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Keywords: Defence

  • INTERNATIONAL

    Commemorate or forget: Do we care enough about D-Day?

    • Geraldine Doogue
    • 18 June 2024

    I wonder how many Australians were captivated, as was I, by the 80th anniversary D-Day celebrations? They seemed epochal to me: a reminder of something remarkable and a pointer to something possible, namely new resolve to maintain peace in Europe. Not too many Australians, as it turned out, were similarly mesmerised. 

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  • AUSTRALIA

    The Sentencing of David McBride

    • Binoy Kampmark
    • 11 June 2024

    Former Australian military lawyer David McBride was convicted for leaking documents to the ABC which exposed war crimes in Afghanistan. He is the sole individual to be convicted in exposing alleged atrocities in the Afghanistan campaign by Australian special forces. 

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  • AUSTRALIA

    When safetyism leads

    • Julie Szego
    • 07 June 2024

    In response to campus protests, universities erred on the side of free speech when every other day, the prevailing ethos is one of ‘safetyism’, namely suppressing speech or inquiry if an identity group frames it as ‘harmful’ to them. Universities should strive to be uncomfortable and ‘unsafe’ for all, with no identity immune from robust scrutiny.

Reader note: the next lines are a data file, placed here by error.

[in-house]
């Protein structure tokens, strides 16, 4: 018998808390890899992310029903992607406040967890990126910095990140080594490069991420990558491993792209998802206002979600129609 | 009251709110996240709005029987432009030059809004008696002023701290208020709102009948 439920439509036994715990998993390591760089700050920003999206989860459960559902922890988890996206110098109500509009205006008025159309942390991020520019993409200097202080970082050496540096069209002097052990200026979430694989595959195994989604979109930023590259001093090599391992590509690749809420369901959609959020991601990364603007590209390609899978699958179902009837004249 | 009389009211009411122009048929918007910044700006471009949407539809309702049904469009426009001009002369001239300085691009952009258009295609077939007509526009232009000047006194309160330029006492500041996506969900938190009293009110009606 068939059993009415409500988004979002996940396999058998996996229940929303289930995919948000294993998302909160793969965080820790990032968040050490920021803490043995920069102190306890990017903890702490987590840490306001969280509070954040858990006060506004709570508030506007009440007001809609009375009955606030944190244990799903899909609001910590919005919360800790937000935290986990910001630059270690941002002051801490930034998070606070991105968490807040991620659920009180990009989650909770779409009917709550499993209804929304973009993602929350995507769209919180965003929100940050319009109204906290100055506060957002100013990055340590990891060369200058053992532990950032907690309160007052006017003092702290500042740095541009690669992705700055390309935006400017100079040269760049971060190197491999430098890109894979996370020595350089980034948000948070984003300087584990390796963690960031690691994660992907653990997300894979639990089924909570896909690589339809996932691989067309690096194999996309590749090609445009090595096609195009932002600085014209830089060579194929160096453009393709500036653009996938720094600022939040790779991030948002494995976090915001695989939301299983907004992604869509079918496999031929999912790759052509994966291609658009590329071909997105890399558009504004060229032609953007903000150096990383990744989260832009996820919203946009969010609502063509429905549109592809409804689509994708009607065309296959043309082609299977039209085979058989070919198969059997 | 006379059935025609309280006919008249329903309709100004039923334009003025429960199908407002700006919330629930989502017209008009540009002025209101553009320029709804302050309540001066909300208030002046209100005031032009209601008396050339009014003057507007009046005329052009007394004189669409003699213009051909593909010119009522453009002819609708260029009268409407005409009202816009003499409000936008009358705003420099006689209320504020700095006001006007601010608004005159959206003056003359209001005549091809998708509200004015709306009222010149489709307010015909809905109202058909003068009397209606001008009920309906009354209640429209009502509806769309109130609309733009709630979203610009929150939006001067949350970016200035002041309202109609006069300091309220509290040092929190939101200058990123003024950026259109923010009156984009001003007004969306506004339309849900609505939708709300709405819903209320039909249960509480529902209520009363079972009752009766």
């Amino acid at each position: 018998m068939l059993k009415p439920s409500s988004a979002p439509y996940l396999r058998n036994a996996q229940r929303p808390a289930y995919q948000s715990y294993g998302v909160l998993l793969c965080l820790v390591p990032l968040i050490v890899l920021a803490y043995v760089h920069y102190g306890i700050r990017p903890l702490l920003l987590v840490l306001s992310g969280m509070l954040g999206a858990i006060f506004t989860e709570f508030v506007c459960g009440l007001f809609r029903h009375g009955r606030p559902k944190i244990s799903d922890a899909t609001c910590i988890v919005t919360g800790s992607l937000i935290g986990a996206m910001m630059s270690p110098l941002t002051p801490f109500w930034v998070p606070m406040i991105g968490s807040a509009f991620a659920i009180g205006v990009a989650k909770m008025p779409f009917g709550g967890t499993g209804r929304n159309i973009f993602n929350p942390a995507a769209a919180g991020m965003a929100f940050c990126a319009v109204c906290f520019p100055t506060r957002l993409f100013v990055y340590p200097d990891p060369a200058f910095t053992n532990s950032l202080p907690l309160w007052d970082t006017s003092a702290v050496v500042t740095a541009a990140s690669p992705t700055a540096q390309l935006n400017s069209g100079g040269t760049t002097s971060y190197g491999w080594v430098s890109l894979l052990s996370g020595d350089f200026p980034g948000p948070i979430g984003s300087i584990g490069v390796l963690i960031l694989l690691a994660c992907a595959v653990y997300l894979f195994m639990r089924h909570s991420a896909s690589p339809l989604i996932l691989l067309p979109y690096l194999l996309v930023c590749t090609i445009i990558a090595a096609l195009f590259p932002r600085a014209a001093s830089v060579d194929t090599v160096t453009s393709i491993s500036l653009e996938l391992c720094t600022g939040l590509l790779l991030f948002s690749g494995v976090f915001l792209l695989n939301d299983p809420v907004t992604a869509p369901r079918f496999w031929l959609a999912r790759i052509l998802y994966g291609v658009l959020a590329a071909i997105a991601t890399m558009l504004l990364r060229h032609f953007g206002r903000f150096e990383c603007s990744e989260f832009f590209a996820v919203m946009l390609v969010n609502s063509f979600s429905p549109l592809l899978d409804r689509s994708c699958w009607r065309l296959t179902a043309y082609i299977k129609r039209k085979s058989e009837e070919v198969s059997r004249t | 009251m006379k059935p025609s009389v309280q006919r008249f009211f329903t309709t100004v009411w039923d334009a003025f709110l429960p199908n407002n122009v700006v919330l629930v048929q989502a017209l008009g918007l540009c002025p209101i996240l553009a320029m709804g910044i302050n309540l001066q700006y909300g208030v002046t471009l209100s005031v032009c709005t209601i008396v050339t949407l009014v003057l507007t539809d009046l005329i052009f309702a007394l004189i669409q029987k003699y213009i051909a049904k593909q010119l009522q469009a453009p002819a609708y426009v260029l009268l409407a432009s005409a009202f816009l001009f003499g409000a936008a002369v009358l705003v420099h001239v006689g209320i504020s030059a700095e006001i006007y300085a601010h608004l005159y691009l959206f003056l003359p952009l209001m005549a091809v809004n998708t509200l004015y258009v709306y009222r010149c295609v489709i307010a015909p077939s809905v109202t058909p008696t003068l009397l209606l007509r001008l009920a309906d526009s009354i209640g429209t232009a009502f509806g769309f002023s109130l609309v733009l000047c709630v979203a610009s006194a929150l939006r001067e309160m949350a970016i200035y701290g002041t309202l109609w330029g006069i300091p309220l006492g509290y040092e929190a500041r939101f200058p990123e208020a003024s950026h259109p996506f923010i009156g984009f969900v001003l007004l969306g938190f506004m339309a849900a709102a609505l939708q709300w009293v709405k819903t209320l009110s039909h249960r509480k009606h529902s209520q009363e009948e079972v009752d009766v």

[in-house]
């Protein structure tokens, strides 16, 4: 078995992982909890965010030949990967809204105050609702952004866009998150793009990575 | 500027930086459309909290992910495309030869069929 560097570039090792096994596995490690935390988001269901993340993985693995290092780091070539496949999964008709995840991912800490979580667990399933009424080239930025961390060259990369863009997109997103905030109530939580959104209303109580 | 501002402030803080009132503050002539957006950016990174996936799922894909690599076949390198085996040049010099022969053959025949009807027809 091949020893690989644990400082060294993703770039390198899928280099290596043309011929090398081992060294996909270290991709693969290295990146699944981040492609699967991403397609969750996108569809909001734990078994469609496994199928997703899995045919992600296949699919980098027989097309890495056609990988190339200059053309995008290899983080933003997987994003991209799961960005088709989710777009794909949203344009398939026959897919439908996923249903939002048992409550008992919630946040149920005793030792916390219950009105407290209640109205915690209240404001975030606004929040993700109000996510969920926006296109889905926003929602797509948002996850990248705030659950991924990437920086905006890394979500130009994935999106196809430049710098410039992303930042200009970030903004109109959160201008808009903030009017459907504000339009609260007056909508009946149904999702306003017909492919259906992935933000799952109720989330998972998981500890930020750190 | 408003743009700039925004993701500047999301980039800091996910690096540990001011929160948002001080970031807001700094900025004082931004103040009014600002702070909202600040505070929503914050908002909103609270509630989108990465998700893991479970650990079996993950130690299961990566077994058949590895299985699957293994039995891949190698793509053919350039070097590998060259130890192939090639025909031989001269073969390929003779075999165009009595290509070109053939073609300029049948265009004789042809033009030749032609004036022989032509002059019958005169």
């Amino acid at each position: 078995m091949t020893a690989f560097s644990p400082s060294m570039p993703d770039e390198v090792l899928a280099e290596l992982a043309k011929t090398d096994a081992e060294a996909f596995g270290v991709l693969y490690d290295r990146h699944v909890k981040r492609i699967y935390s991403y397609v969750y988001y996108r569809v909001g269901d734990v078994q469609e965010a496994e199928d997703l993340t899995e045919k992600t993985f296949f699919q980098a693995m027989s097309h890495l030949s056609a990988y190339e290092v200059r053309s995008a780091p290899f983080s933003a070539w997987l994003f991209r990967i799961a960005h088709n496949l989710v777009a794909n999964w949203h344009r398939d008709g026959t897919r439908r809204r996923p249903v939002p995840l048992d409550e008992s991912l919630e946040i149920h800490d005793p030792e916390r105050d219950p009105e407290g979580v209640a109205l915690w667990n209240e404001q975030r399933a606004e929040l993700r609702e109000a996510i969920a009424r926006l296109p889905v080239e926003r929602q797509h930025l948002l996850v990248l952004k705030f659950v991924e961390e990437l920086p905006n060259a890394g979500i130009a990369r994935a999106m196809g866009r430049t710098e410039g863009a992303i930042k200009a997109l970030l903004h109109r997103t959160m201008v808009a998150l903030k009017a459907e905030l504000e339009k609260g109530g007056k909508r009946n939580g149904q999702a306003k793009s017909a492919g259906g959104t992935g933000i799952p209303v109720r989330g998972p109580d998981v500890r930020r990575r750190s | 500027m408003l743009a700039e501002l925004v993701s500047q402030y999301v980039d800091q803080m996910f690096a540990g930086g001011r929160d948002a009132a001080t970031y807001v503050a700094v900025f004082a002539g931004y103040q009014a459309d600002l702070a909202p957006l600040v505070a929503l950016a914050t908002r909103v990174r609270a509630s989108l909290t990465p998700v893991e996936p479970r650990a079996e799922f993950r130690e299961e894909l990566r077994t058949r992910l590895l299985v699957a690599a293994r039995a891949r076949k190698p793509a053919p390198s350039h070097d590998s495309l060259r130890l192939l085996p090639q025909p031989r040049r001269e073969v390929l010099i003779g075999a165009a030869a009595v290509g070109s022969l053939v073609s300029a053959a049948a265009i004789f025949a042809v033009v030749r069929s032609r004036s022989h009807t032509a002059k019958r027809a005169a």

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  • AUSTRALIA

    The plight of the Australian whistleblower

    • Binoy Kampmark
    • 09 November 2023
    1 Comment

    Next week, former army lawyer David McBride will face trial, accused of leaking classified defence information. Meanwhile, the prospect of meaningful whistleblower reforms that would shield Australian public servants who contemplate exposing wrongdoing through the media seems remote.

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  • AUSTRALIA

    Private gain, public pain? The real cost of consulting in government

    • David James
    • 13 September 2023
    1 Comment

    Investigations into KMPG's ties with Australia's Defence department highlight broader concerns about consulting firms' murky dealings with government. As corporate-public boundaries blur, accountability suffers, with ethical pursuits sidelined by power and profit drives.

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  • INTERNATIONAL

    Ellsberg's whistleblowing legacy

    • Binoy Kampmark
    • 08 August 2023
    1 Comment

    Before WikiLeaks, Daniel Ellsberg's release of the Pentagon Papers exposed U.S. deceptions in the Vietnam War. His journey from defence analyst to whistleblower leaves a legacy that resonates today. In an era where transparency is often overshadowed by retaliation, Ellsberg's story stands as a sobering reminder of the cost of truth.

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  • INTERNATIONAL

    AUKUS: Mirage or reality?

    • Binoy Kampmark
    • 28 March 2023
    8 Comments